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The question is - whether the pubs mentioned by Michael Hann could ever have represented him.

almost certainly not, his dogma is that he demands certain conformity, and disregards all that falls outside. I don't think he mourns the loss of what was once close to him, but that that never were. I.e. a gastropub is a place that has foregone the opportunity to appeal to him, rather than a favourite boozer gone rogue.

A meal without wine is... well, erm, what is that like?

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Haan may perhaps be forgiven a bit of journalistic exaggeration, without which his diatribe wouldn't have been published. It's well documented that pubs are closing at an accellerating rate. Aside from those that were always tough hangouts, the others are becoming good or bad gastropubs, where mere drinkers are unwelcome, or part of the burgeoning number of drinking places where the music gets louder and louder and the young get drunker and drunker .

Once upon a time, a gastropub without the name was Franco Taruschio's Walnut Tree in Abergavenny, where Elizabeth David might be dining at her table in the corner of the bar, while a couple of locals knocked back a pint at the table next to her.

John Whiting, London

Whitings Writings

Top Google/MSN hit for Paris Bistros

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John,

my favourite pub, which eschews the gastro chic but qualifies on the basis of it's first class food is the Churchill Inn in Paxford.

great pub, with a serious kitchen.

A meal without wine is... well, erm, what is that like?

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Anyone up for a beer and pickled egg crawl?

The Wykeham arms in Winchester is a good example of a serious food pub, where you can still enjoy a pint at the bar.

And they sell (Very good) sausages over the bar too!

Can also recomend the Willow tree if anyone is in Winchester.

I love animals.

They are delicious.

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Hmm - not sure what I find more vexing about this article: the misleading logic, the rose-tinted nostalgia or the crashing inverse snobbery.

Hann's main argument, that lots of pubs are refusing to serve those who don't want to buy food, just doesn't reflect my experience. It seems to be a distorted synthesis of two observations: i) that many more pubs now offer food and ii) that a few pubs have turned into restaurants and don't serve just drinks at all. I agree that if this were a widspread trend, that it would be bad - I just don't see it happening in London at the moment.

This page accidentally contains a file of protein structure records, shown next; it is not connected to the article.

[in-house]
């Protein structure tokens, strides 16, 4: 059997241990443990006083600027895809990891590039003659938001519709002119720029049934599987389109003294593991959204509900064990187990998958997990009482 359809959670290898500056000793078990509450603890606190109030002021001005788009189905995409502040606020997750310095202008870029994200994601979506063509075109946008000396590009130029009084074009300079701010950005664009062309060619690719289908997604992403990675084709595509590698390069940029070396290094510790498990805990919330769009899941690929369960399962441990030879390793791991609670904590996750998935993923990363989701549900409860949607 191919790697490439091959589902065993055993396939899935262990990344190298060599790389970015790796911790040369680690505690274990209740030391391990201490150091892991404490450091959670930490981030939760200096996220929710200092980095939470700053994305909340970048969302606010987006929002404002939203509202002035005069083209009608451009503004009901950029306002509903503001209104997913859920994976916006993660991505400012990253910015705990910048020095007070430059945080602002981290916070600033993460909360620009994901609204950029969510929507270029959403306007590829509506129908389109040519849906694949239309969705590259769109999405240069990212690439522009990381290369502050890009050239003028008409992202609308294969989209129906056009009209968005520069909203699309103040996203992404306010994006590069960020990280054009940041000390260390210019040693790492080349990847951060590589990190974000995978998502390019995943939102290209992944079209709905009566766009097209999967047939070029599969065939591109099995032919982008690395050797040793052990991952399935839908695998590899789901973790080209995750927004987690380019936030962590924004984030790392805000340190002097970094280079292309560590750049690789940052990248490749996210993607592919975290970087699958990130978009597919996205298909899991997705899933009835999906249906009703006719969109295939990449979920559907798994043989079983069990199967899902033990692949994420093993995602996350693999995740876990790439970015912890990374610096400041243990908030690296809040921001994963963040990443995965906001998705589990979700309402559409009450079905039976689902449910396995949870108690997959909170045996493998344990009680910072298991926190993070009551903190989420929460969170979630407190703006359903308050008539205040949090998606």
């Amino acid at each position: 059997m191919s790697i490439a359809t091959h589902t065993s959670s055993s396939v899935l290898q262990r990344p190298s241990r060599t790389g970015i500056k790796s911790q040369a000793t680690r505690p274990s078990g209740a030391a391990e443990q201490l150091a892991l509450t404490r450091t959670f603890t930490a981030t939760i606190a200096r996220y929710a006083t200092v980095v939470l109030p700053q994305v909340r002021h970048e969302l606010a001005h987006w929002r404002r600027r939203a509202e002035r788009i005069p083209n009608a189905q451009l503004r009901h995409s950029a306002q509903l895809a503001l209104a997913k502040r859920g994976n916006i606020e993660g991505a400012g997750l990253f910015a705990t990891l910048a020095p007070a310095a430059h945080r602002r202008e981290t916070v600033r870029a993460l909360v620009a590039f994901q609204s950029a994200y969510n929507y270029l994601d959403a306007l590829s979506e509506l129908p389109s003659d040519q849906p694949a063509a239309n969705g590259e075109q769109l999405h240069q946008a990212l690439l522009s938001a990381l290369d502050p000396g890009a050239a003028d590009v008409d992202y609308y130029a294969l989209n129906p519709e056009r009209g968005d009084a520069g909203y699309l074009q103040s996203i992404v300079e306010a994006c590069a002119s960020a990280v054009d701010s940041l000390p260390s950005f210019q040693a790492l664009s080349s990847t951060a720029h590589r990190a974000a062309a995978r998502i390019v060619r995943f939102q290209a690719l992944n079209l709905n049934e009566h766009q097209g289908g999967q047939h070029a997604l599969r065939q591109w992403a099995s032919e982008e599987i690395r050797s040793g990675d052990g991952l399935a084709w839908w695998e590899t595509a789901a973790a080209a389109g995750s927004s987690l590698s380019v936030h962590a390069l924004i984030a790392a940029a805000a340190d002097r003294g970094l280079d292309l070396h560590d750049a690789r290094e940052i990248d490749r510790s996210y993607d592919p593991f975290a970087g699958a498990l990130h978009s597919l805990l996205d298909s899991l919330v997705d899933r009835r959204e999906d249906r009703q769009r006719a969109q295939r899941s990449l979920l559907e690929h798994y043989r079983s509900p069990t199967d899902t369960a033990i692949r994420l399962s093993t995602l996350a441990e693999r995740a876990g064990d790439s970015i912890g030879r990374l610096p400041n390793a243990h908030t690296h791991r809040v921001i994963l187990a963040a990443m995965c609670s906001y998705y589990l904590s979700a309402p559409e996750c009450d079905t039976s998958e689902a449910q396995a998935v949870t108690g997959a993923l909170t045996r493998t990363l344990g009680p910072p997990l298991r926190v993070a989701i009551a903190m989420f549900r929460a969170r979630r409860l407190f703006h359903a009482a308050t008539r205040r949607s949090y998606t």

What's more, it seems particularly unfair to criticise gastro-pubs for being "ubiquitous and formulaic". Weren't the "genuine" pub that Hann eulogises also fundamentally formulaic? Surely the distressed leather sofas and Groove Armada CDs are just the modern day equivalent of the smoked glass, wood panelling, and faux Victoriana of traditional pubs?

I don't think there's anything wrong with being formulaic in and of itself: consider the classic French bistro, a good diner or deli - so longer as the quality is good, wild variety is unnecessary.

Of course, quality is the key, and this is where Hann has a point. If the aspiration to be a gastropub encourages landlords to sell overpriced Sysco hummus and microwaved satay, this is clearly a Bad Thing.

To save this from becoming a rant (hmm - perhaps too late), can I recommend a Gastropub I love, that serves simple home-cooked organic food (including a very good Sunday roast), but will gladly sell you a drink even if you don't want to eat. It's called the Idle Hour, and it's hidden away in a tiny lane in Barnes (I can never find it and have to be led there by Barnesian sherpas). It has a web-site but don't hold that against it. :wink:

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Forgot to mention - I remember Andy Lynes writing a great article on the same theme last year (think it was called "Saying no to gastropubs" or something like that). Would post the link but can't seem to find it - sorry for incompetence...